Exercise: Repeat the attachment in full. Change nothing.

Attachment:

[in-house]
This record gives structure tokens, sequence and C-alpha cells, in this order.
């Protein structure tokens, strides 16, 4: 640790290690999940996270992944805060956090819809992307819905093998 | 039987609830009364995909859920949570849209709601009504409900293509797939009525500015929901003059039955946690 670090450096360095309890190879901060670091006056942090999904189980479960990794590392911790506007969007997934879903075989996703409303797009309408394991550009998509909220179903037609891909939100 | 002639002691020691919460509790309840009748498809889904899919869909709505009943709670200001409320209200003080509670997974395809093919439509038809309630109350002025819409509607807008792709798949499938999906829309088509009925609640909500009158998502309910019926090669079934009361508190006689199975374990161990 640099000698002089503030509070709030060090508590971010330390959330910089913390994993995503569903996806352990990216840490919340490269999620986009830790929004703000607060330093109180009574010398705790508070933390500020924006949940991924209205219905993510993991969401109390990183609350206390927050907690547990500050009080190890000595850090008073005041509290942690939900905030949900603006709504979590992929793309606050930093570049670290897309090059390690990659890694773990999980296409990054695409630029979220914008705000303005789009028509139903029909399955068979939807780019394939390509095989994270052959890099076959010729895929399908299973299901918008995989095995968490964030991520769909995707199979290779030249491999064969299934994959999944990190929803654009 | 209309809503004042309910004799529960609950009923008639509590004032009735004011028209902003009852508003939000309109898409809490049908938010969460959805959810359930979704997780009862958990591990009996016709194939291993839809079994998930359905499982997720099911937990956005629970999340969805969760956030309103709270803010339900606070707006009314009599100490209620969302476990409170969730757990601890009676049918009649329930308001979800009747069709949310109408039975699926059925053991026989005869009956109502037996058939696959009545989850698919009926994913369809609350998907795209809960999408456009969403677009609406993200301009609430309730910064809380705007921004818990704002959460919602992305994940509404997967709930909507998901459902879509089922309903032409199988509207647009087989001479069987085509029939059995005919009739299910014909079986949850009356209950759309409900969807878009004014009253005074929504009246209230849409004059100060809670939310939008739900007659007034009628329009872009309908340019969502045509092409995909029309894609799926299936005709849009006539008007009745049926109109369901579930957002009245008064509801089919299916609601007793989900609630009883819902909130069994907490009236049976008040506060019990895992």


[in-house]
This record gives structure tokens, sequence and C-alpha cells, in this order.
């Protein structure tokens, strides 16, 4: 640790290690999940996270992944805060956090819809992307819905093998 | 039987609830009364995909859920949570849209709601009504409900293509797939009525500015929901003059039955946690 670090450096360095309890190879901060670091006056942090999904189980479960990794590392911790506007969007997934879903075989996703409303797009309408394991550009998509909220179903037609891909939100 | 002639002691020691919460509790309840009748498809889904899919869909709505009943709670200001409320209200003080509670997974395809093919439509038809309630109350002025819409509607807008792709798949499938999906829309088509009925609640909500009158998502309910019926090669079934009361508190006689199975374990161990 640099000698002089503030509070709030060090508590971010330390959330910089913390994993995503569903996806352990990216840490919340490269999620986009830790929004703000607060330093109180009574010398705790508070933390500020924006949940991924209205219905993510993991969401109390990183609350206390927050907690547990500050009080190890000595850090008073005041509290942690939900905030949900603006709504979590992929793309606050930093570049670290897309090059390690990659890694773990999980296409990054695409630029979220914008705000303005789009028509139903029909399955068979939807780019394939390509095989994270052959890099076959010729895929399908299973299901918008995989095995968490964030991520769909995707199979290779030249491999064969299934994959999944990190929803654009 | 209309809503004042309910004799529960609950009923008639509590004032009735004011028209902003009852508003939000309109898409809490049908938010969460959805959810359930979704997780009862958990591990009996016709194939291993839809079994998930359905499982997720099911937990956005629970999340969805969760956030309103709270803010339900606070707006009314009599100490209620969302476990409170969730757990601890009676049918009649329930308001979800009747069709949310109408039975699926059925053991026989005869009956109502037996058939696959009545989850698919009926994913369809609350998907795209809960999408456009969403677009609406993200301009609430309730910064809380705007921004818990704002959460919602992305994940509404997967709930909507998901459902879509089922309903032409199988509207647009087989001479069987085509029939059995005919009739299910014909079986949850009356209950759309409900969807878009004014009253005074929504009246209230849409004059100060809670939310939008739900007659007034009628329009872009309908340019969502045509092409995909029309894609799926299936005709849009006539008007009745049926109109369901579930957002009245008064509801089919299916609601007793989900609630009883819902909130069994907490009236049976008040506060019990895992």